I misspoke when I suggested in the interview that liver abscesses are caused by antibiotics. Research suggests that the problem begins when cattle are swtiched from a diet of grass (on the range) to a diet of grain (in feedlots, before slaughter). This is hard on their stomachs; it causes acid buildup, which leads to ulcers. "Then what happens is that infectious bacteria come from the rumen through the ulcers, into blood, and finally into the liver, where they cause abscesses," according to a USDA scientist who was lead researcher on a paper about this in the journal Science. The antibiotic tylosin is used to control these infections, but its use is suspected to promote bacterial resistance to related antibiotics used by people.

Apr. 21 2013 10:23 AM
FredK

@Gerard: Yes, she did say "correlated"; but correlations have signs, both positive and negative (i.e. inversely proportional). It seems unlikely she would bite the hand that feeds her by stating that abscesses are caused by antibiotic use.

Besides that, it isn't true: As cited in the link I provided, abscesses result from an overgrowth of indigenous rumen bacteria following the acidosis that some grass-fed cattle experience when given high-energy feed (corn and grain) to produce fat-marbling of the meat.

I have e-mailed Ted Conover directly and hope he will resolve the "he says/she says" attribution issue.

Whether AgBiz has exclusive culpability for the appearance of "Super Bugs" is problematic. They're only "Super" because indiscriminate use of the antibiotic classes reserved for human use in medicine has compromised the effectiveness of the last remaining agents; that coupled with the abandonment of new antibiotic discovery by drug companies.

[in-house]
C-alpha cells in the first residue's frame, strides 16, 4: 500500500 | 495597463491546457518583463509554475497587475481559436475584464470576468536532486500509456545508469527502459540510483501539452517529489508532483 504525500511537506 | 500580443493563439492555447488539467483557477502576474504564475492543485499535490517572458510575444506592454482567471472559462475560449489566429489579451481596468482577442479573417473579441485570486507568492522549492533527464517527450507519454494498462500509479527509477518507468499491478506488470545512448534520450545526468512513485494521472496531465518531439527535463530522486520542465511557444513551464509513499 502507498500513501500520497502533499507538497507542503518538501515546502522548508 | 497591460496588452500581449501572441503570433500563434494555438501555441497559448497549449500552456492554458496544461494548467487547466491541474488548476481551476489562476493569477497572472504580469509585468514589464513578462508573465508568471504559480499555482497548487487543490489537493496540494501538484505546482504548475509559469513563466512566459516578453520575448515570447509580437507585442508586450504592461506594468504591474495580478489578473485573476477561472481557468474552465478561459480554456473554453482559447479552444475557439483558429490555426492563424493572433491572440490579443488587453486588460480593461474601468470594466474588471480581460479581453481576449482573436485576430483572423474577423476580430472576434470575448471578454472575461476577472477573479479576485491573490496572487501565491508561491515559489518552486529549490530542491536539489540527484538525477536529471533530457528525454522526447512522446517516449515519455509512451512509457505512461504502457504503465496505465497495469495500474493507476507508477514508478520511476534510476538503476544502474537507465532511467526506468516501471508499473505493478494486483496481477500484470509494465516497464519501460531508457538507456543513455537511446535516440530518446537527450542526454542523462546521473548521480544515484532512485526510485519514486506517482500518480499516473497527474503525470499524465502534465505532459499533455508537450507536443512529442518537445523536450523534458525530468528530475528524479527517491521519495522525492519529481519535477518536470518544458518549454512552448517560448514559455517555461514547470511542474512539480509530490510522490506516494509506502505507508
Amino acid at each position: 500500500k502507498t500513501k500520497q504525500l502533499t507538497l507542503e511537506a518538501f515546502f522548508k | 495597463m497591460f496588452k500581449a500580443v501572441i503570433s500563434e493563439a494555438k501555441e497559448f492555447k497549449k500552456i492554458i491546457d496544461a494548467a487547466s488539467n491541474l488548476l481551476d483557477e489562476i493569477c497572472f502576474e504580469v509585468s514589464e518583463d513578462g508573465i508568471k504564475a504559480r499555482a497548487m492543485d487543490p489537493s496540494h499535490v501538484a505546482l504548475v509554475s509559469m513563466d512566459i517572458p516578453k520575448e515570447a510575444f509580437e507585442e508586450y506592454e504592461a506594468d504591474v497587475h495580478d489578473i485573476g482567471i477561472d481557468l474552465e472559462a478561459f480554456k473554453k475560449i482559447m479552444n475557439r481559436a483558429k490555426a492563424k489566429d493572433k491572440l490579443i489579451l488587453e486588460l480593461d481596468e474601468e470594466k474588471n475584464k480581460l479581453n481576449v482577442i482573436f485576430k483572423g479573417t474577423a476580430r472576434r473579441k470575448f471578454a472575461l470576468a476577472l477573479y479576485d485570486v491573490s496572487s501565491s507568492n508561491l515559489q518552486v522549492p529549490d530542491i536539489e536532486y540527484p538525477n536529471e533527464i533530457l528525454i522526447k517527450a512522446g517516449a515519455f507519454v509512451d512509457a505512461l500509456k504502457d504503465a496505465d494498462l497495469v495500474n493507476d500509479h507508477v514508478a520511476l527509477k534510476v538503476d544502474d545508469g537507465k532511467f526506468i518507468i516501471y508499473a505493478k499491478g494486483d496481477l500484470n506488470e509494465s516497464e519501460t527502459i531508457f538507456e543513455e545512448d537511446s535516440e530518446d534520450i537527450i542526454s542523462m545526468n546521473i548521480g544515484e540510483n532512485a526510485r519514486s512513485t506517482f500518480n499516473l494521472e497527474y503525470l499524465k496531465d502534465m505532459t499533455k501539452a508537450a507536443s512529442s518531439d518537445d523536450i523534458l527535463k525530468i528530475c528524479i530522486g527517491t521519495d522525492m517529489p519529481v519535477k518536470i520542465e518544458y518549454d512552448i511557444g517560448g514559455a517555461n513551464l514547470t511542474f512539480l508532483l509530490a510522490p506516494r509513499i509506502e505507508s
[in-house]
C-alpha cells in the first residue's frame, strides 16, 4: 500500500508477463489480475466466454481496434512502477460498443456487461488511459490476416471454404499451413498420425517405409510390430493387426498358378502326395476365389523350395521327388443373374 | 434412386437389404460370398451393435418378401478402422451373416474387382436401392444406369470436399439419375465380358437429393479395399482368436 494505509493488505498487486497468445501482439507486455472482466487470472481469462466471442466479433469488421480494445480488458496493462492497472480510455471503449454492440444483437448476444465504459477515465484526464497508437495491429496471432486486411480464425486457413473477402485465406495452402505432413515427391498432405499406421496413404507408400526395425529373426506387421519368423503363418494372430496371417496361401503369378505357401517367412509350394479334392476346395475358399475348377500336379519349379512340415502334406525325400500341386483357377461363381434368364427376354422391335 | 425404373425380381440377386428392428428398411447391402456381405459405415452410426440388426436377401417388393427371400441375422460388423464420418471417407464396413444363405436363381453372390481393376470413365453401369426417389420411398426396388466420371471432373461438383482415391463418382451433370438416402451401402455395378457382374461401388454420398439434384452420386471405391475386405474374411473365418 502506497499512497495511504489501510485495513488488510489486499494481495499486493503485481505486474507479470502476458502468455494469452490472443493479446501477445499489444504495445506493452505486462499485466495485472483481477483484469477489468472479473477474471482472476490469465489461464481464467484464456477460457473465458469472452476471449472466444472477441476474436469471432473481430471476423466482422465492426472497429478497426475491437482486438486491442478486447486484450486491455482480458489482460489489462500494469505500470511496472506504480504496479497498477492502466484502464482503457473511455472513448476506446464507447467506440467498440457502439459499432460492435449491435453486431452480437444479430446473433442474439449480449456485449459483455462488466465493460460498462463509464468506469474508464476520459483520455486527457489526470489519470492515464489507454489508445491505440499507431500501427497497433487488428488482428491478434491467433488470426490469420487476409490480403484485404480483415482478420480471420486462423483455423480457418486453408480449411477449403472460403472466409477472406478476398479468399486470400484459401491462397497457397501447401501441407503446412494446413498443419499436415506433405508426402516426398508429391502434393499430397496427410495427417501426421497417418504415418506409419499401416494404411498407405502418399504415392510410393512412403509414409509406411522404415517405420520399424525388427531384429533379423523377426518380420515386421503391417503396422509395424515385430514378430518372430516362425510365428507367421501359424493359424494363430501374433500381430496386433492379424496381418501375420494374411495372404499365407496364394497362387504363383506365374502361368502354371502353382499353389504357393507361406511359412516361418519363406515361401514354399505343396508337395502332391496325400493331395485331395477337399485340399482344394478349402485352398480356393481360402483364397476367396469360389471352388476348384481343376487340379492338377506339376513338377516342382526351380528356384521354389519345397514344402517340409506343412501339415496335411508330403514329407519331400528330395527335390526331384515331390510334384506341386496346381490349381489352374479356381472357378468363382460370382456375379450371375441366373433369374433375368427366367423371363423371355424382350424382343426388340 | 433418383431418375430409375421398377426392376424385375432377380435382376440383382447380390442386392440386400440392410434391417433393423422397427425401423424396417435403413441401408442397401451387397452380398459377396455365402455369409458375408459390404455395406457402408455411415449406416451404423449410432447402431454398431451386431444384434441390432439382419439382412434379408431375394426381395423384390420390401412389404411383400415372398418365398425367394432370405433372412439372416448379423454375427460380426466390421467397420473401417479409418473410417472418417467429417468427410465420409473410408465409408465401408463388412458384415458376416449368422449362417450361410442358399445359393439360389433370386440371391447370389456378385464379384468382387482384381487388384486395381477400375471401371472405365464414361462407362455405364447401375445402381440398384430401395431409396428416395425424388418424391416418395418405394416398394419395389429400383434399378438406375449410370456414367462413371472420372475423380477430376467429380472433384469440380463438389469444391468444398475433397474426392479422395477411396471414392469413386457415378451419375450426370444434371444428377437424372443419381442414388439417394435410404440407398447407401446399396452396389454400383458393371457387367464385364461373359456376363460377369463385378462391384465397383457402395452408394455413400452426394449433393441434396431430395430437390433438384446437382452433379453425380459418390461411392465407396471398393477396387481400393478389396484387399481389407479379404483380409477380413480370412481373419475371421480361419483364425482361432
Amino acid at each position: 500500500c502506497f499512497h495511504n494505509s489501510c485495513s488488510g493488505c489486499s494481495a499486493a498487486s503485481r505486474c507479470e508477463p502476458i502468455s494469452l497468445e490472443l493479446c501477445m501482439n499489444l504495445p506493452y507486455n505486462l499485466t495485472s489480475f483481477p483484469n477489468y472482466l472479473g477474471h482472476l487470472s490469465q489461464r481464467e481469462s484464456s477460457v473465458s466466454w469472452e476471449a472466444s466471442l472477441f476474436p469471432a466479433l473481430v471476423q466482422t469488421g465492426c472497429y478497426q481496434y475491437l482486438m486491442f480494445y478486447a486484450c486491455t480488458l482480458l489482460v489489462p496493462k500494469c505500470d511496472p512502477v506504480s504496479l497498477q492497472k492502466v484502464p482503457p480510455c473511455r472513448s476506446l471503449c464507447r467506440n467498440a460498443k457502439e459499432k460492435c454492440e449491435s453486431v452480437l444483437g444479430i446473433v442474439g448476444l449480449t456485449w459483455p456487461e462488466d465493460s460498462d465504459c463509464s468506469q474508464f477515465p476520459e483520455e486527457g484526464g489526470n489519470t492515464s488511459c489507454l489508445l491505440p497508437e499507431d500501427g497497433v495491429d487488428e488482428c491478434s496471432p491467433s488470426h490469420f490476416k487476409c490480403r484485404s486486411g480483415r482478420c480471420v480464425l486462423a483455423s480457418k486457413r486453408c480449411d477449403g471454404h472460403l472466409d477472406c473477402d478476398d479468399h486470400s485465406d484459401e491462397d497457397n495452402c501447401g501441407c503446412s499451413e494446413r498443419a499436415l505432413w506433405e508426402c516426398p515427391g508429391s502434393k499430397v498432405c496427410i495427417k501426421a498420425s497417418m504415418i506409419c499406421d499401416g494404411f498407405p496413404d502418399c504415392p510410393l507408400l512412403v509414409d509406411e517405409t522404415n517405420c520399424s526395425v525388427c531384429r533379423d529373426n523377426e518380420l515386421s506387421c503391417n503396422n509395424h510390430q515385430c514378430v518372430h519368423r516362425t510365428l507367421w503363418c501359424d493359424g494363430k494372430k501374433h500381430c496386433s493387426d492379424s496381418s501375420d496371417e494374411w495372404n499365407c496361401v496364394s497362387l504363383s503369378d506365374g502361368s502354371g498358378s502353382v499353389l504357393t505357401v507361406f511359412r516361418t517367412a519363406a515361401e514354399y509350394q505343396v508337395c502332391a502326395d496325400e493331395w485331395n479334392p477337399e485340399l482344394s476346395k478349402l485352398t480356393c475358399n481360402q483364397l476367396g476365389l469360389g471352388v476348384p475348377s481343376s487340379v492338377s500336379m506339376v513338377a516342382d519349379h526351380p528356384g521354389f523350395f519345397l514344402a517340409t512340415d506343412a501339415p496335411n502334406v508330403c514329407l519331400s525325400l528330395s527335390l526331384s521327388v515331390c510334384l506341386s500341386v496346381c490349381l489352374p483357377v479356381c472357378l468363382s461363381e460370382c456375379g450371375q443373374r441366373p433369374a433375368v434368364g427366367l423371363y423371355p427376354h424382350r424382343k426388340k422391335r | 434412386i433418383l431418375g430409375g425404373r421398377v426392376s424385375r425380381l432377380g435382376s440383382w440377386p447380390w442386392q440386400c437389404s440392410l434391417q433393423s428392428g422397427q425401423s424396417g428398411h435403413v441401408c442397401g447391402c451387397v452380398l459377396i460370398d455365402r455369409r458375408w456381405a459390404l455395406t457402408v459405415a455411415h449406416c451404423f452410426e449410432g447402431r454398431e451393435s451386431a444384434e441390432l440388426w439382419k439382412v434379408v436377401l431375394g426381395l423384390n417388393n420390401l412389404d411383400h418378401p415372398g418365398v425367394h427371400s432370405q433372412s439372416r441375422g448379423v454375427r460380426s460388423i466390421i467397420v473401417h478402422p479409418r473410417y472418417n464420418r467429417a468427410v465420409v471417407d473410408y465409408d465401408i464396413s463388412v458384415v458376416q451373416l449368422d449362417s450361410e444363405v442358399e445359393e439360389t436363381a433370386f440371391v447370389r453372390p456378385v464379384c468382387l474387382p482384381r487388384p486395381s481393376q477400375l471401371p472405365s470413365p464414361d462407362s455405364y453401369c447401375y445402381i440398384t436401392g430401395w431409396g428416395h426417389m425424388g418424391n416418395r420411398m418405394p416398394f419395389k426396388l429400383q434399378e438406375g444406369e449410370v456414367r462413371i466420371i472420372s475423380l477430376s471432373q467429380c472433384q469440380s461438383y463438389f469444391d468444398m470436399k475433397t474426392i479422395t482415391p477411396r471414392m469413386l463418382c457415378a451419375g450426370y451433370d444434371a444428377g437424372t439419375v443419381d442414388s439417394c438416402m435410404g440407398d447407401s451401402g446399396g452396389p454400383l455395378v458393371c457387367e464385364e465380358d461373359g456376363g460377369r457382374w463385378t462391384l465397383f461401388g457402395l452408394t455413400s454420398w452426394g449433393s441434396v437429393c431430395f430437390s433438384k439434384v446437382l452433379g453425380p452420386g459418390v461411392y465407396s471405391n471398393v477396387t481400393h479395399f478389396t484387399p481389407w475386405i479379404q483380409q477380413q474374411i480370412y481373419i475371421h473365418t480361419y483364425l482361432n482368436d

Apr. 20 2013 09:44 PM
Gerard from Ann Arbor MI USA

@FredK: As I understand it, at the 3:35-4:00 mark, Ted relays the Lilly observer's explanation of the corrolation between liver abscesses and antibiotics in feed. At that point he is not offering his own reasoning or "story".

Whatever the level of awareness of antibiotic usage, it remains the case that "[m]ost antibiotics sold in the U.S. go to animals, mostly in their feed...". http://www.npr.org/blogs/thesalt/2012/02/21/147190101/how-using-antibiotics-in-animal-feed-creates-superbugs

Apr. 20 2013 04:06 PM
FredK from New Jersey

In Ted Conover's otherwise informed and sympathetic interview (and I hope NOT in his article) the statement is made ~3:50 - 4:00 that liver abscesses are common and due to the antibiotics cattle are fed. He then reasons that the liver goes haywire metabolizing all that antibiotic!
His story is backwards! Antibiotics are used to prevent abscesses resulting from bacterial infections (many acquired in crowded feedlots.) The vested interest of the Lily investigator was that her company produces tylosin, an antibiotic that prevents (treats) abcesses. Tylosin use however has a social expense: it promotes cross-resistance to related antibiotics used in human medicine. I recommend that Mr. Conover and others concerned about the real hazards of antibiotic use in agriculture read this example:
http://feedlotmagazine.com/archive/archive/issues/200011/new_v8n6pg89article.html
showing the awareness of animal growers to minimize use of antibiotics that endanger human health by using vaccines and better animal husbandry. The tone of the article reminds me of the last anecdote Ted commendably relates showing the genuine concern that ag workers often have about doing things the right and humane way.

Apr. 20 2013 12:41 PM
Susannah from NYC

I'm sitting here listening to your program and had to cover my ears when you played footage of cattle moaning because of abuse. I nearly cried. What happened to that slaughterhouse? What steps were taken to stop this cruelty?
I don't understand how these things can still be happening. It is beyond me how people can abuse innocents in this way. I am not a vegetarian, I am a meat lover... but I'm constantly concerned about the treatment of these animals while they live.

- Susannah

Apr. 20 2013 07:52 AM